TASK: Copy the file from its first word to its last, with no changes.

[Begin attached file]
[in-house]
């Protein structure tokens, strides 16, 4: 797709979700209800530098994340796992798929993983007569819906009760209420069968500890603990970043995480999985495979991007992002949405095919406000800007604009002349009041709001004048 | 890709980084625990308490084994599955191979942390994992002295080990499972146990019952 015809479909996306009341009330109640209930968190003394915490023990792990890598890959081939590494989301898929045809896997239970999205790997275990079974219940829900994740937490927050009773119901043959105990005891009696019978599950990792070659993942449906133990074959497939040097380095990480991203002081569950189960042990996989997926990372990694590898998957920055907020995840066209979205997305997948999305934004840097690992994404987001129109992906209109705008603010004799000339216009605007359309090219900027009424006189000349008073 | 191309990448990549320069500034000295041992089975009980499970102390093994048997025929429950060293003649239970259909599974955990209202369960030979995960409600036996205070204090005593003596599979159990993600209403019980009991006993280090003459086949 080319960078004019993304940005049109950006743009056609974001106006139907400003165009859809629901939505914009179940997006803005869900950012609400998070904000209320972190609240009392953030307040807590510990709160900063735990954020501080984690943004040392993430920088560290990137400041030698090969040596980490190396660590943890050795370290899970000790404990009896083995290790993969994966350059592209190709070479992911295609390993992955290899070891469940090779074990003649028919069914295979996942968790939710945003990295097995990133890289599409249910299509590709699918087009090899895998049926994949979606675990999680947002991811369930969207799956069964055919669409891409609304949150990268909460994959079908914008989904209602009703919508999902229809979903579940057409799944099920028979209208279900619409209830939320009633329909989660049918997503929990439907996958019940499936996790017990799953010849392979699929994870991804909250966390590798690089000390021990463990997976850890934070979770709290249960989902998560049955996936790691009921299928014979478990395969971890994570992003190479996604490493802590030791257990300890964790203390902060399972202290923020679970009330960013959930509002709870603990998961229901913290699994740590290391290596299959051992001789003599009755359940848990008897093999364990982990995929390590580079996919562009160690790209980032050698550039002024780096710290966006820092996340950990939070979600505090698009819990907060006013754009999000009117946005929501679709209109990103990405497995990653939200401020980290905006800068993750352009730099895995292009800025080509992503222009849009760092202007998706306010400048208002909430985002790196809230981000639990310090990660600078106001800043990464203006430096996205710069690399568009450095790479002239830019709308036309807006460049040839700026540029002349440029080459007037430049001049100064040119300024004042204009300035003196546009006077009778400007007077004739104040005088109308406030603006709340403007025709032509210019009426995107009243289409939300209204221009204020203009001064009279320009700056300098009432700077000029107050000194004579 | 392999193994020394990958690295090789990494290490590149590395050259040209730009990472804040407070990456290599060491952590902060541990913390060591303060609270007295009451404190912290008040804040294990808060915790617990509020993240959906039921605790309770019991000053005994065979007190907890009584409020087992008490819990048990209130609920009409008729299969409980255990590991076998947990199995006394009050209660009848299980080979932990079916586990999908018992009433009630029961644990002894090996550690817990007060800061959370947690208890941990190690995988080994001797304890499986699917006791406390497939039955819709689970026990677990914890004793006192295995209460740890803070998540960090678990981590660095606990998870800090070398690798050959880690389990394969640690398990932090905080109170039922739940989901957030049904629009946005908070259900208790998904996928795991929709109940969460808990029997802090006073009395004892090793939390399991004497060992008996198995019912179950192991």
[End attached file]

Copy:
[in-house]
């Protein structure tokens, strides 16, 4: 797709979700209800530098994340796992798929993983007569819906009760209420069968500890603990970043995480999985495979991007992002949405095919406000800007604009002349009041709001004048 | 890709980084625990308490084994599955191979942390994992002295080990499972146990019952 015809479909996306009341009330109640209930968190003394915490023990792990890598890959081939590494989301898929045809896997239970999205790997275990079974219940829900994740937490927050009773119901043959105990005891009696019978599950990792070659993942449906133990074959497939040097380095990480991203002081569950189960042990996989997926990372990694590898998957920055907020995840066209979205997305997948999305934004840097690992994404987001129109992906209109705008603010004799000339216009605007359309090219900027009424006189000349008073 | 191309990448990549320069500034000295041992089975009980499970102390093994048997025929429950060293003649239970259909599974955990209202369960030979995960409600036996205070204090005593003596599979159990993600209403019980009991006993280090003459086949 080319960078004019993304940005049109950006743009056609974001106006139907400003165009859809629901939505914009179940997006803005869900950012609400998070904000209320972190609240009392953030307040807590510990709160900063735990954020501080984690943004040392993430920088560290990137400041030698090969040596980490190396660590943890050795370290899970000790404990009896083995290790993969994966350059592209190709070479992911295609390993992955290899070891469940090779074990003649028919069914295979996942968790939710945003990295097995990133890289599409249910299509590709699918087009090899895998049926994949979606675990999680947002991811369930969207799956069964055919669409891409609304949150990268909460994959079908914008989904209602009703919508999902229809979903579940057409799944099920028979209208279900619409209830939320009633329909989660049918997503929990439907996958019940499936996790017990799953010849392979699929994870991804909250966390590798690089000390021990463990997976850890934070979770709290249960989902998560049955996936790691009921299928014979478990395969971890994570992003190479996604490493802590030791257990300890964790203390902060399972202290923020679970009330960013959930509002709870603990998961229901913290699994740590290391290596299959051992001789003599009755359940848990008897093999364990982990995929390590580079996919562009160690790209980032050698550039002024780096710290966006820092996340950990939070979600505090698009819990907060006013754009999000009117946005929501679709209109990103990405497995990653939200401020980290905006800068993750352009730099895995292009800025080509992503222009849009760092202007998706306010400048208002909430985002790196809230981000639990310090990660600078106001800043990464203006430096996205710069690399568009450095790479002239830019709308036309807006460049040839700026540029002349440029080459007037430049001049100064040119300024004042204009300035003196546009006077009778400007007077004739104040005088109308406030603006709340403007025709032509210019009426995107009243289409939300209204221009204020203009001064009279320009700056300098009432700077000029107050000194004579 | 392999193994020394990958690295090789990494290490590149590395050259040209730009990472804040407070990456290599060491952590902060541990913390060591303060609270007295009451404190912290008040804040294990808060915790617990509020993240959906039921605790309770019991000053005994065979007190907890009584409020087992008490819990048990209130609920009409008729299969409980255990590991076998947990199995006394009050209660009848299980080979932990079916586990999908018992009433009630029961644990002894090996550690817990007060800061959370947690208890941990190690995988080994001797304890499986699917006791406390497939039955819709689970026990677990914890004793006192295995209460740890803070998540960090678990981590660095606990998870800090070398690798050959880690389990394969640690398990932090905080109170039922739940989901957030049904629009946005908070259900208790998904996928795991929709109940969460808990029997802090006073009395004892090793939390399991004497060992008996198995019912179950192991």